--And never came there unto them a messenger but they did mock him.

So here, once again, the Arabic Koran only states to be in continuity of the former scriptures. Muhammad being mocked alike.

Confirmed yet again in 21.24...
Spoiler! :
21.24: Or have they chosen other gods beside Him? say: Bring your proof (of their godhead).
This is the Reminder (Dhikru) of those with me and those before me...

And 6.114:
Shall I seek other than Allah for judge, when He it is Who hath revealed unto you (this) Scripture (Al-Kitāba),
fully explained? Those unto whom We gave the Scripture (aforetime, Al-Kitāba ) know that it is revealed from
thy Lord in truth. So be not thou (O Muhammad) of the waverers.

Just like we've seen at the beginning of this post, the term 'al-Kitab' is given
both to the former scriptures and the Arabic one revealed to Muhammad.

21.7: And We sent not (as Our messengers) before thee other than men,
whom We inspired. Ask the followers of the Reminder if ye know not ?

21.48: And We verily gave Moses and Aaron the Criterion (see above)
and a light and a Reminder (Dhikrāan) for those who keep from evil...

21.105: And verily we have written in the Scripture (Az-Zabūri), after the Reminder (Adh-Dhikri):
My righteous slaves will inherit the earth...
Clearly the Reminder here is the Torah and the 7 Noahide laws coming before the Psalms (Zabur)!

One cannot talk about an Arabic Koran excluding all the other Kitabs, without stating that their Koran is deficient.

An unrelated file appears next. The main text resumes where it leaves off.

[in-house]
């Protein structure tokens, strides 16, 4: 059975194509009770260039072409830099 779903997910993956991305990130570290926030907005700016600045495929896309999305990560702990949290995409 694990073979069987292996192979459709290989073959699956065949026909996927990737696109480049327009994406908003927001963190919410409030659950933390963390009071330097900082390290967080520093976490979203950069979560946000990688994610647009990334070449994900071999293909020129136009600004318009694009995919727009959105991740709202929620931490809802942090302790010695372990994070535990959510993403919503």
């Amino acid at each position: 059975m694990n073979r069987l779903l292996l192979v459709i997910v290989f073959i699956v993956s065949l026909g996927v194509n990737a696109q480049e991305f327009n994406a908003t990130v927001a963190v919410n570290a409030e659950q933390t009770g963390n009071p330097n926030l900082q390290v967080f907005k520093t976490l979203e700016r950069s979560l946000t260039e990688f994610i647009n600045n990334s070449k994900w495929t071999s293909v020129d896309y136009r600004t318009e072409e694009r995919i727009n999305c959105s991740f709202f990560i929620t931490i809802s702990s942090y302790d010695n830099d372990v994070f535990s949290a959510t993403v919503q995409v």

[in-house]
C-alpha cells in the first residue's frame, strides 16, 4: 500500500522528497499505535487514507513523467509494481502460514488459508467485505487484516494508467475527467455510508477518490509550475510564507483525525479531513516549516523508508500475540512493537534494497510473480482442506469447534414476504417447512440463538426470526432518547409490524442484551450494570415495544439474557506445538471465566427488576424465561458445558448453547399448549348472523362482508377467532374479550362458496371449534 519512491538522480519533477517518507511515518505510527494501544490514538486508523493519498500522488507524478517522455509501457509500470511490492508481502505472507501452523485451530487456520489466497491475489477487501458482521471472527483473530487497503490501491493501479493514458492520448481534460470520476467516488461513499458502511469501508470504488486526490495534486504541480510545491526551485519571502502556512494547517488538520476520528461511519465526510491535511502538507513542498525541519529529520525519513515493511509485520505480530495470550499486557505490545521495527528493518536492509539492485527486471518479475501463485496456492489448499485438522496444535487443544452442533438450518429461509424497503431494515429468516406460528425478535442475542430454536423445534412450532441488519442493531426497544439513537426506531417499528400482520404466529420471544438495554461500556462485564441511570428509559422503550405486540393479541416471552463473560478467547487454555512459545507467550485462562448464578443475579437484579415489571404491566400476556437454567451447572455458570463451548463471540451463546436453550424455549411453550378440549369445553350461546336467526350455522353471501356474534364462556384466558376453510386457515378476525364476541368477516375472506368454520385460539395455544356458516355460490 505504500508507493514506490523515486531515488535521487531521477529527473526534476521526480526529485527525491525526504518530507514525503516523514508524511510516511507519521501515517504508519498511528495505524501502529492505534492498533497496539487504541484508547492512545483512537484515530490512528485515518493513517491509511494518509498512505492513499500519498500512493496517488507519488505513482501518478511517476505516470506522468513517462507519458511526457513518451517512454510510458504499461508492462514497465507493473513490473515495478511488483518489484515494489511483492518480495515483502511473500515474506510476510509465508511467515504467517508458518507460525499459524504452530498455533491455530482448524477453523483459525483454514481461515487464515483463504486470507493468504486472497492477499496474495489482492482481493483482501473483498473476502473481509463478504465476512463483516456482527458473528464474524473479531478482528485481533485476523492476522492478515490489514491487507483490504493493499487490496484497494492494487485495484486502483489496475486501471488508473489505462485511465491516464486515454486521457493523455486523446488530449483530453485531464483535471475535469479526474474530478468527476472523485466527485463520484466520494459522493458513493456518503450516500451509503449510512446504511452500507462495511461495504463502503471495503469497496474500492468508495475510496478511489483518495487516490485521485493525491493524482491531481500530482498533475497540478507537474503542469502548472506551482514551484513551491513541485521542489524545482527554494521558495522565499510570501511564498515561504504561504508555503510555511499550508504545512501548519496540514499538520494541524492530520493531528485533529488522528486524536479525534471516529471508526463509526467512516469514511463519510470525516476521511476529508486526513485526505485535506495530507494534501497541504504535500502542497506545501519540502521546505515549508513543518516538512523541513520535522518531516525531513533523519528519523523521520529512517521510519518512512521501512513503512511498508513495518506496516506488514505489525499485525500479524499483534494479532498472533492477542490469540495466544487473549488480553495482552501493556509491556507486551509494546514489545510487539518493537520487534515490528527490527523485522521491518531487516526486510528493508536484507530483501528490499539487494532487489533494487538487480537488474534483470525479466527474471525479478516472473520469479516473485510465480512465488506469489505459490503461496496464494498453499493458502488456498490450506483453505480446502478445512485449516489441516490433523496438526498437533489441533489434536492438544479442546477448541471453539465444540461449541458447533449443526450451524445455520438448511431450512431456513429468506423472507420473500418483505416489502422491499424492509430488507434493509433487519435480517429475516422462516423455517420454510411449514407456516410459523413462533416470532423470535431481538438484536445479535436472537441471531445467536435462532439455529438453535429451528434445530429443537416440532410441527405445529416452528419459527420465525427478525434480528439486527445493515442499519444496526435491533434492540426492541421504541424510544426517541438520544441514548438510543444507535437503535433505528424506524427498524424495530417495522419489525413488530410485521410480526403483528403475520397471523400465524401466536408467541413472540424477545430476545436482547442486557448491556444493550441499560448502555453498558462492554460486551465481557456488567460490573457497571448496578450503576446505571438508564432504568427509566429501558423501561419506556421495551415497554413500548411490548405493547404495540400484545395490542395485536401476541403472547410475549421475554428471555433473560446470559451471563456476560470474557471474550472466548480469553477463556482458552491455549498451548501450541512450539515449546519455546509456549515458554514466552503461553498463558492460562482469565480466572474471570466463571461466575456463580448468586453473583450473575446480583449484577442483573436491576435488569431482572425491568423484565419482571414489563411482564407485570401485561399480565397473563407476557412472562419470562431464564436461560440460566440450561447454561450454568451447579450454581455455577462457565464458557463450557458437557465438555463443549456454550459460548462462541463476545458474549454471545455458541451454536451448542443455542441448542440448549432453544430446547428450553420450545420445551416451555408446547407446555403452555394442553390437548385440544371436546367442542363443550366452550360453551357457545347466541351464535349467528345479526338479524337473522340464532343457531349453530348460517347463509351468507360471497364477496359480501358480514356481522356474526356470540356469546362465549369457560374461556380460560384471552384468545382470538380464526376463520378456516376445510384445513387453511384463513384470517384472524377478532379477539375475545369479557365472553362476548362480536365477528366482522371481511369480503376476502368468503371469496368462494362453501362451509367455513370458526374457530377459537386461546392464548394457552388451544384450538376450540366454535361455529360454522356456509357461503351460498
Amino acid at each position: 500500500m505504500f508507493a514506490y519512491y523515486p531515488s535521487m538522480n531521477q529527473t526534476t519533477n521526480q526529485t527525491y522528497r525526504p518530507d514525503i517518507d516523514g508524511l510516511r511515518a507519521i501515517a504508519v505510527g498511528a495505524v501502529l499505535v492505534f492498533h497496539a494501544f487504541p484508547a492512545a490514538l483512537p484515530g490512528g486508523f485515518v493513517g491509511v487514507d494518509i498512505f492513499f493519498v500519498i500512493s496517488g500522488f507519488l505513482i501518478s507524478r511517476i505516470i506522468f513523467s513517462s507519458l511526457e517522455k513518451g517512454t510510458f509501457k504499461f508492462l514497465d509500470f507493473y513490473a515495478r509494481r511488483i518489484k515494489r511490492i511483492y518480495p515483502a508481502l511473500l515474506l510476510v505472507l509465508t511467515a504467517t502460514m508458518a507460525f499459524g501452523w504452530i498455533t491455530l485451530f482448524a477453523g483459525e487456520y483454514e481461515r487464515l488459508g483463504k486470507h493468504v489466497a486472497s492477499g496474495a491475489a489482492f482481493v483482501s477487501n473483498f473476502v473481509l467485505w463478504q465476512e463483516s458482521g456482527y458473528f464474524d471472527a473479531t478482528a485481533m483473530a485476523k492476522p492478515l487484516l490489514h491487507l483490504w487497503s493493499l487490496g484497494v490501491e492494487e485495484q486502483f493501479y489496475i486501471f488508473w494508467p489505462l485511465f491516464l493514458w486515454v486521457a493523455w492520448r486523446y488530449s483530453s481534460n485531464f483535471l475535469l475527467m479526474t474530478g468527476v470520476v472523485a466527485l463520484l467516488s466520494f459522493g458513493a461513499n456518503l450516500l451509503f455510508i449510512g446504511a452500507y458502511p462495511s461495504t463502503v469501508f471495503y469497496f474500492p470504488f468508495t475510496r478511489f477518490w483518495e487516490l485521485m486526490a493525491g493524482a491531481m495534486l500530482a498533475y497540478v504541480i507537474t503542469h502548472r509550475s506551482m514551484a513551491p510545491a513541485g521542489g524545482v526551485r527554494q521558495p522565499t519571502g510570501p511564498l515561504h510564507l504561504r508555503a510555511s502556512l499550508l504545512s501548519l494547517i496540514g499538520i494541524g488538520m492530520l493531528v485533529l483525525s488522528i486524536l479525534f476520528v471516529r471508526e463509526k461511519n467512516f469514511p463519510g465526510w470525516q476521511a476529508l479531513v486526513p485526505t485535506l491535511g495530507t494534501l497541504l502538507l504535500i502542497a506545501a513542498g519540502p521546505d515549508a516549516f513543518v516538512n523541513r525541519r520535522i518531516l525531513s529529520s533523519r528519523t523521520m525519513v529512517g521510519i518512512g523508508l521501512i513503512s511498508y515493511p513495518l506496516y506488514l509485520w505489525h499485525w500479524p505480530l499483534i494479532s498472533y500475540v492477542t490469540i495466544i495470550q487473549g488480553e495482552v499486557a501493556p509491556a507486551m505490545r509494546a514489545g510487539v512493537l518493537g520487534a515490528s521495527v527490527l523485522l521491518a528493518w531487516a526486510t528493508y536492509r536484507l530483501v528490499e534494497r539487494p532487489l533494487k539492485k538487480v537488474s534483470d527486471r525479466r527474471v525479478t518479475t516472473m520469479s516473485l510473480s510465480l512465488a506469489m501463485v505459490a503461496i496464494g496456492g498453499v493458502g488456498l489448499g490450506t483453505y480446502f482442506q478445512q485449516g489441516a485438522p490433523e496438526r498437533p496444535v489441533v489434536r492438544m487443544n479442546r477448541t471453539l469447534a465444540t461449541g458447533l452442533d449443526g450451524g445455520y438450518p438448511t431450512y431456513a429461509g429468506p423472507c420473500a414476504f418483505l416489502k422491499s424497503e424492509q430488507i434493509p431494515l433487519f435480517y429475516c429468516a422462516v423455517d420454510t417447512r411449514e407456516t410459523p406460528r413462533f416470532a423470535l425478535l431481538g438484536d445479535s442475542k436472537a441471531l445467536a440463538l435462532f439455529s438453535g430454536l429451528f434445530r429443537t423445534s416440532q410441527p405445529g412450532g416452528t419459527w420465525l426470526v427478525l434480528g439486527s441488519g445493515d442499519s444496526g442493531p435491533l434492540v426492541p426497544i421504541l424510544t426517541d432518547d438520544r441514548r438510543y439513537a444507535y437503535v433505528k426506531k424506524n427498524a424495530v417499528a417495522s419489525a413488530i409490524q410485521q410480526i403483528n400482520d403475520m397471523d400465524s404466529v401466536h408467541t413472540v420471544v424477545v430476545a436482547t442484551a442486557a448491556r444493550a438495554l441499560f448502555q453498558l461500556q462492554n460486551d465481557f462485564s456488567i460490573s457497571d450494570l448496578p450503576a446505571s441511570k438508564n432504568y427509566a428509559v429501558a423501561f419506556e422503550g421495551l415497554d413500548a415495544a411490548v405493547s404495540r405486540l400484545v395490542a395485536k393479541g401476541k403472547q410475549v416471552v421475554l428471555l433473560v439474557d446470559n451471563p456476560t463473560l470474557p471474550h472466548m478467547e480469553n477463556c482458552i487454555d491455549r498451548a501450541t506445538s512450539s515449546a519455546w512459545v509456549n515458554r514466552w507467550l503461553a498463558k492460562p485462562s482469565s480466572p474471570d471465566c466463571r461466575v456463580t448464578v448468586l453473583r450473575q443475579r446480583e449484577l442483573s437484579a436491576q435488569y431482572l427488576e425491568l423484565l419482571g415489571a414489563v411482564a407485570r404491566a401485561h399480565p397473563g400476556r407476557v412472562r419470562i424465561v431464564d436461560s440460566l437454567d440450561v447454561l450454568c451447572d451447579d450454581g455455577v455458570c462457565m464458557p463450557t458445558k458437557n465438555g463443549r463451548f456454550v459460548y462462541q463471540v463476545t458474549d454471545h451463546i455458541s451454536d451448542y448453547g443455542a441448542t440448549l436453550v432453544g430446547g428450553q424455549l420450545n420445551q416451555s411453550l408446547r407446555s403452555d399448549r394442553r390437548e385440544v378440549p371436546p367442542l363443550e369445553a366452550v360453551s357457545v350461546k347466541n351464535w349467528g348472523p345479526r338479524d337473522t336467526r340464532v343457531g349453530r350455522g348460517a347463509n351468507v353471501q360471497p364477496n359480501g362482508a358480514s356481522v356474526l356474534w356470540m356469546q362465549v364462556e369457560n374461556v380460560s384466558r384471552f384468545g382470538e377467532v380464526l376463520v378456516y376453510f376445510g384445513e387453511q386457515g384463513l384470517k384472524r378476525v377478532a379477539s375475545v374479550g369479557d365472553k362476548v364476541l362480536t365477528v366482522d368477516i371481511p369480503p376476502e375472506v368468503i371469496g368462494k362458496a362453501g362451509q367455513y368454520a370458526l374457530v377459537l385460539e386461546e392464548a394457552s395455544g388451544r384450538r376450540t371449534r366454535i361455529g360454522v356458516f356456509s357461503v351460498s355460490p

In all their efforts to single out their holy book, especially through Ibn Khatir's tafsirs, they are changing Allah's words!

15.89: And say: Lo! I, even I, am a plain warner,
15.90: Such as We send down for those who make division,
15.91: Those who break the Qur'an into parts.
15.92: Them, by thy Lord, We shall question, every one (of what they used to do).

Just like we've seen at the beginning of this post, the term 'al-Kitab' is given
both to the former scriptures and the Arabic one revealed to Muhammad.

On the controversy over 15.9 ... _q15_9.htm" onclick=";return false;
On the Reminder referring to Muhammad's Sunna, another Muhammadan's falsity ... le_r1.html" onclick=";return false;

Was the Bible corrupted?
viewtopic.php?f=30&t=8273" onclick=";return false;
Imam Abraham & the son of the Promise
viewtopic.php?f=30&t=8369" onclick=";return false;

--To be continued with more Koranic 'proper names'...
Authority has the same etymological root as authenticity.

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The Cat
Posts: 2055
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Re: The Koranic Deceptive 'Proper Names'

Post by The Cat »

Part 3: Miscellaneous references to covered items and short comments...

a) Abraham, the Hanif (what's a 'hahif'?)
viewtopic.php?p=15196#p15196" onclick=";return false;
viewtopic.php?p=103869#p103869" onclick=";return false;

Imam Abraham & the son of the Promise (no... not Ishmael)
viewtopic.php?f=30&t=8369" onclick=";return false;

From 'Shirk & Idolatry in Islam (shirking over Muhammad):